Since August is almost over, bringing the summer to a close, I've made a list of "things I learned this month." Nothing earth-shattering, but each helped me in some manner.
I ran a little experiment using my 99cent VTP Western Historical "Angel and the Cowboy." Using Novel Rank, I had sold about 5 copies and it had been up a couple of months. The usual tags were added--Western Historical Romance, Romance, etc. I added: Bargain Books, Short Christmas Stories, 99 cent books, 99 cent Bargain Books, Bargain Western Historicals. In a few days, the numbers had jumped--not a lot--but to about 30. It keeps selling, slowly, but one or two each week.
We generally believe the erotic genre sells the most. While I, too, believe that, I can also point to a highly successful author who self-publishes her "sweet western historicals." But...she was a business person, well-known, and most likely enjoyed a built-in audience. For most of us, that doesn't hold true. I have no other name recognition out there other than my books published traditionally by small presses.
Other than erotic novels, a self-published series also seems to be a good tool. If an author puts out one book, it will gain a certain amount of attention based on general principles. But if the author can say--after "Blah-Blah," watch for the next in the series coming next month--"Etc.-Etc." This conclusion comes from others saying so.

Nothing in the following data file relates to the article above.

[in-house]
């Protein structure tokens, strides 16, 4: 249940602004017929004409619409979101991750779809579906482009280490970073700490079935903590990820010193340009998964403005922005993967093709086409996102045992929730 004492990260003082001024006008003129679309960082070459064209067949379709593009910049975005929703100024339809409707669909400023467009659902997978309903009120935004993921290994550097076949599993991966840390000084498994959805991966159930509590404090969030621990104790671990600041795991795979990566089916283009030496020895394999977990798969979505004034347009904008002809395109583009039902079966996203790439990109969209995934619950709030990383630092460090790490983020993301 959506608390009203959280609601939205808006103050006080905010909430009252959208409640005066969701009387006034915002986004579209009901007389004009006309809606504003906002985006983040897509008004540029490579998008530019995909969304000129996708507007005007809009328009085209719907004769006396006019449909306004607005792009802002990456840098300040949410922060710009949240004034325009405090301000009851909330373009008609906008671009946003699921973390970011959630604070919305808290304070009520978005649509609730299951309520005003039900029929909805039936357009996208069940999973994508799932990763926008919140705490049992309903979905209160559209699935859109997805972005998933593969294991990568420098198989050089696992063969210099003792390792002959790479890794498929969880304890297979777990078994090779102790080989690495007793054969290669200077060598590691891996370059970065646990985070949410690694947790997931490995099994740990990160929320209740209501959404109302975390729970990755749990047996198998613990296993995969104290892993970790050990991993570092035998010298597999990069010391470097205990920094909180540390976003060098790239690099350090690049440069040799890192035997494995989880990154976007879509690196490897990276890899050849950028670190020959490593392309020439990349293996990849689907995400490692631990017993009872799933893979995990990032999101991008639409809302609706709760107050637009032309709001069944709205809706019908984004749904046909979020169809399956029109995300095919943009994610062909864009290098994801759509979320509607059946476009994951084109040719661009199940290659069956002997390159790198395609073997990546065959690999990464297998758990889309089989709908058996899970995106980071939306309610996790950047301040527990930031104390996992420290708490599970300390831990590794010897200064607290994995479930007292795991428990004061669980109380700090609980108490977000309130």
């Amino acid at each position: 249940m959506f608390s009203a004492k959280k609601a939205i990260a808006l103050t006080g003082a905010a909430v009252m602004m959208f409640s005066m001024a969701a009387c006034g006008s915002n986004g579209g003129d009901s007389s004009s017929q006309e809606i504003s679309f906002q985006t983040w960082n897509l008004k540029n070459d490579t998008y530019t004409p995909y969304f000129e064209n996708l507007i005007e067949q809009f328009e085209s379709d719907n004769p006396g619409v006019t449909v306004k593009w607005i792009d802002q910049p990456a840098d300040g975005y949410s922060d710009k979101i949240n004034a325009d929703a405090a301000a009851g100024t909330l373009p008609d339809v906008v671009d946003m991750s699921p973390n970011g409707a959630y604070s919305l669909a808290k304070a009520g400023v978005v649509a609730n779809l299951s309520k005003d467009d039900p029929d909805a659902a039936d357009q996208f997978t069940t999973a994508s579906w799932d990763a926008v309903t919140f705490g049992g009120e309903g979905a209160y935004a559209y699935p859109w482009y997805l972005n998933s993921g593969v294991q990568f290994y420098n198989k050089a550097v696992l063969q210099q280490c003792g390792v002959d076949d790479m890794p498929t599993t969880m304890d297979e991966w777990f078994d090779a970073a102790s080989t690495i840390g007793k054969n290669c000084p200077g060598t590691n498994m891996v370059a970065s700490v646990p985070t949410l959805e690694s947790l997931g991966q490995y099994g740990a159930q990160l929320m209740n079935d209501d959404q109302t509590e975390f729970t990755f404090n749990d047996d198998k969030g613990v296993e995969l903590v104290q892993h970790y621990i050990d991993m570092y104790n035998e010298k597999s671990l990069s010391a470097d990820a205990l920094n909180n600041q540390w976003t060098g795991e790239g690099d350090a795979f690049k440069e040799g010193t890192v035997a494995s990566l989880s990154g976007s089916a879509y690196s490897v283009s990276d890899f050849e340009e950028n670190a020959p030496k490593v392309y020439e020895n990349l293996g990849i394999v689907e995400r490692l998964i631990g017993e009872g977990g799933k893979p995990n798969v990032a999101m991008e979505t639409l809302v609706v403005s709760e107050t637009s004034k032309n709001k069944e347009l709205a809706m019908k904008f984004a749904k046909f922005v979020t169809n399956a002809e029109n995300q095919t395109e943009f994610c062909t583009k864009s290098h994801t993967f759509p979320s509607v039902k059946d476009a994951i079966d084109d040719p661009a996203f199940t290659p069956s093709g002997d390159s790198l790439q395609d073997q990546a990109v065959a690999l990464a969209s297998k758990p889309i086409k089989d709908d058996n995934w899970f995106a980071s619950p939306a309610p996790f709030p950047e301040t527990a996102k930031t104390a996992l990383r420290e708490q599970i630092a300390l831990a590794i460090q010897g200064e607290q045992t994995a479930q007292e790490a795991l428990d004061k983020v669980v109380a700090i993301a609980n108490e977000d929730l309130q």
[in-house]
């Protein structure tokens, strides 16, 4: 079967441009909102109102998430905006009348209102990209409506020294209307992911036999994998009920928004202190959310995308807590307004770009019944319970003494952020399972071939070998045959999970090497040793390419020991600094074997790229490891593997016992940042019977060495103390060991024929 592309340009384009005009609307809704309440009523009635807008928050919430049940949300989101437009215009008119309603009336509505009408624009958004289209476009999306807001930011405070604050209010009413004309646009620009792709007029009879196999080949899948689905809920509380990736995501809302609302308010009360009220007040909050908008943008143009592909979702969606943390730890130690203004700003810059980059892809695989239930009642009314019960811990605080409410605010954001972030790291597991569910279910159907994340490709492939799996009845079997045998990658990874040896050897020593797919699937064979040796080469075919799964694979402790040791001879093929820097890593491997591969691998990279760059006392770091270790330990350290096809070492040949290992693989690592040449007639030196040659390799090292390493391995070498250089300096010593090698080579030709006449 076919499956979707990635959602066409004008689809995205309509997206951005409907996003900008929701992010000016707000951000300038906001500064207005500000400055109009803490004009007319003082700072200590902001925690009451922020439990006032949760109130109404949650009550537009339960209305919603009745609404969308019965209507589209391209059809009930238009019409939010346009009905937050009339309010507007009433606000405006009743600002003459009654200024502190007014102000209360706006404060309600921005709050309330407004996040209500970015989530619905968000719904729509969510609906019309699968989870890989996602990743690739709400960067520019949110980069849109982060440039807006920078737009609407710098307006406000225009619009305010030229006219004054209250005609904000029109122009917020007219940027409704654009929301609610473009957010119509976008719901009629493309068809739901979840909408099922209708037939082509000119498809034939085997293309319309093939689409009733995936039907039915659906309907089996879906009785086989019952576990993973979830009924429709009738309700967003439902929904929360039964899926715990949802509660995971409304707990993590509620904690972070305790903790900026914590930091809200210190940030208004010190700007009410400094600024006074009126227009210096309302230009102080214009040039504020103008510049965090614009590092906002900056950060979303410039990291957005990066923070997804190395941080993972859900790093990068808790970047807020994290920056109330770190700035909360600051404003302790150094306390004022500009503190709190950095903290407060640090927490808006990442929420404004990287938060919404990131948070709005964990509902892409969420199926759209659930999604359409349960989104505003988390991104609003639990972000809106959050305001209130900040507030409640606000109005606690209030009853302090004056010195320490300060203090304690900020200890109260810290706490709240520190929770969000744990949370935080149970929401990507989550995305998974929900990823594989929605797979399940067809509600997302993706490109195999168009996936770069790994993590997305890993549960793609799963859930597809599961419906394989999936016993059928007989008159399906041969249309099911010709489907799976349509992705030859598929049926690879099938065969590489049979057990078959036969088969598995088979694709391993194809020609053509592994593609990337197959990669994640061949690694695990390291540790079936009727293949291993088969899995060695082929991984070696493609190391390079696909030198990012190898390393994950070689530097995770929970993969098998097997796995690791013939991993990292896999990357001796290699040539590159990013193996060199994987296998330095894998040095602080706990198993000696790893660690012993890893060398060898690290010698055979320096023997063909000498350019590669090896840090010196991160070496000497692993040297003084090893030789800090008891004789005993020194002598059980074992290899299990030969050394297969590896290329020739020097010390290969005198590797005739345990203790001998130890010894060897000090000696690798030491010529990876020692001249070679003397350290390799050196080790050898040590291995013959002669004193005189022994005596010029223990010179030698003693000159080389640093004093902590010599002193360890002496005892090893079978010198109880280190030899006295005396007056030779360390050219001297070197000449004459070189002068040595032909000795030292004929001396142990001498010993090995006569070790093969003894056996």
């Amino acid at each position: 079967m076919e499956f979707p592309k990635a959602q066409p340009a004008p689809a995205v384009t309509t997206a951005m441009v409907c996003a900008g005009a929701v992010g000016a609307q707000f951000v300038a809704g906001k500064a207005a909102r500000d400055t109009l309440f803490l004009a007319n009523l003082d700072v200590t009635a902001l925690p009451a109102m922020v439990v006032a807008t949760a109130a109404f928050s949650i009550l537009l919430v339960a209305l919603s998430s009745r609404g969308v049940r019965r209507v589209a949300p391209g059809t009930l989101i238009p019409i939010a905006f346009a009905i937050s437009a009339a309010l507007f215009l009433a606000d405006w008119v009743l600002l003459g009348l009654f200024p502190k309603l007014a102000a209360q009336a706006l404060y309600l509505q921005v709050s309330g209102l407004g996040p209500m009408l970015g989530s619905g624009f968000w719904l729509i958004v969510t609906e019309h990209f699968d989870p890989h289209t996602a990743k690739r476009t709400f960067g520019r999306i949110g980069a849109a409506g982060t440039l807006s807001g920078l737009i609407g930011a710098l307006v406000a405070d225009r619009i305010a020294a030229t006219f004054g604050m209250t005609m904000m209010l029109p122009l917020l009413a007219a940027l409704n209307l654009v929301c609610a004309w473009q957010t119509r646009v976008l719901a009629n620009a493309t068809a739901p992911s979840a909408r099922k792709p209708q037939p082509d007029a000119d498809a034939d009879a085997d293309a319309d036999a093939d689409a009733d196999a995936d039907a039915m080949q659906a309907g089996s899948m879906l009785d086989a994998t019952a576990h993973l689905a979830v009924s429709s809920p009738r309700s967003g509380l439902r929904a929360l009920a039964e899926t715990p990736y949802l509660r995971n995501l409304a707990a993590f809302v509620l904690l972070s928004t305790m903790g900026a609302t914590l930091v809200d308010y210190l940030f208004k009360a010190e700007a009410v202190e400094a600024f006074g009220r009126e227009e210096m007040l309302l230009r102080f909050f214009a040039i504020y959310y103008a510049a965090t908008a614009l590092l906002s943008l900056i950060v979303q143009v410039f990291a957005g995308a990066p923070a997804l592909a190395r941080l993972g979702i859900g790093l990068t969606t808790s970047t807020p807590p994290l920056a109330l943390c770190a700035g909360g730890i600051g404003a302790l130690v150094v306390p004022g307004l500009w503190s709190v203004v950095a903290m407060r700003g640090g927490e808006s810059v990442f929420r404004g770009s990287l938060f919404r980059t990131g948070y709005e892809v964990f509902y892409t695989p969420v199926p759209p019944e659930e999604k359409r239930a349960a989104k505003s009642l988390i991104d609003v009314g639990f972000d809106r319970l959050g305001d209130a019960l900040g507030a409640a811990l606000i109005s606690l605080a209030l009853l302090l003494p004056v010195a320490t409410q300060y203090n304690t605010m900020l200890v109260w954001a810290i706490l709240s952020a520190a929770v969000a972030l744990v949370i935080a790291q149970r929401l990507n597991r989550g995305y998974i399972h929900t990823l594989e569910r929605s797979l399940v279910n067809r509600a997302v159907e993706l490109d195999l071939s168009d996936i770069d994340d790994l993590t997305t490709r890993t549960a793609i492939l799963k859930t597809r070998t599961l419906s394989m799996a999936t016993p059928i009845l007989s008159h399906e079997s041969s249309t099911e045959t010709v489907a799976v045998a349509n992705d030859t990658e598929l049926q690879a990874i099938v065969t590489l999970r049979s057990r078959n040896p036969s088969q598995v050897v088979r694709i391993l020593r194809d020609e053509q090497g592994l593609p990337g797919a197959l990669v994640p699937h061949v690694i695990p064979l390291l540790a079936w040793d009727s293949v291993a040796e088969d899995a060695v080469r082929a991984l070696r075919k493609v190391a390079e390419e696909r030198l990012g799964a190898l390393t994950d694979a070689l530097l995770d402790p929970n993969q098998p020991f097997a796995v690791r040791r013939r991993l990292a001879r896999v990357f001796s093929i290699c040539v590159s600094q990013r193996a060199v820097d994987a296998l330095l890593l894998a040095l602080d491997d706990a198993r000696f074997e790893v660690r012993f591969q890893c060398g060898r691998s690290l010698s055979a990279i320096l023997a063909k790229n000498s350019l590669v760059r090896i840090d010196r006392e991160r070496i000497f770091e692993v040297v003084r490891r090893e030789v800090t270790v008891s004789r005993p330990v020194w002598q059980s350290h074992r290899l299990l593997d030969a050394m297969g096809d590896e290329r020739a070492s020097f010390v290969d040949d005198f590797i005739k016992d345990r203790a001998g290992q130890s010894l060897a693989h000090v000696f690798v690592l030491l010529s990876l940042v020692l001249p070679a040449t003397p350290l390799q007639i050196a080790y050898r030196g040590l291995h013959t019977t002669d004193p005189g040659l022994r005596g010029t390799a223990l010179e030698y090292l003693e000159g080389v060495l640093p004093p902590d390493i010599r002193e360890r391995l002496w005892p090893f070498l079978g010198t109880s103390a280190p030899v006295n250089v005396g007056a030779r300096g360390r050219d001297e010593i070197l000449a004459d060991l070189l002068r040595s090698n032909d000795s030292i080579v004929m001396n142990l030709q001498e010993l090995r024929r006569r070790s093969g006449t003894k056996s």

First, change your password frequently. That's how the hacker steals your addresses. He has found your password. The older your password becomes, the more likely a hacker will locate it somewhere. How frequent? One advised every 90 days. That sounds pretty drastic, but I'd say at least twice a year. We should have "password buddies," someone to remind us "it's time to change your password!" You know, like mammogram buddies.
Two--I read this on a discussion. Make up two email addresses:
Name: AAAAAAA AAAAA
Address: AAAAAAA@(your server here, such as Yahoo.com)
Name: ZZZZZZZ ZZZZZ
Address: ZZZZZZZ@(same as above)
Theoretically, the hacker must go to the first contact on your list. Some go in through the last contact on your list. Since this is an invalid address, the hacker will receive a message "Mail not Deliverable."
Does this make sense? I followed this advice--I'll let you know...the next time I get hacked.
Here's to September--may it be a better month than August!
Celia Yeary-Romance...and a little bit 'o Texas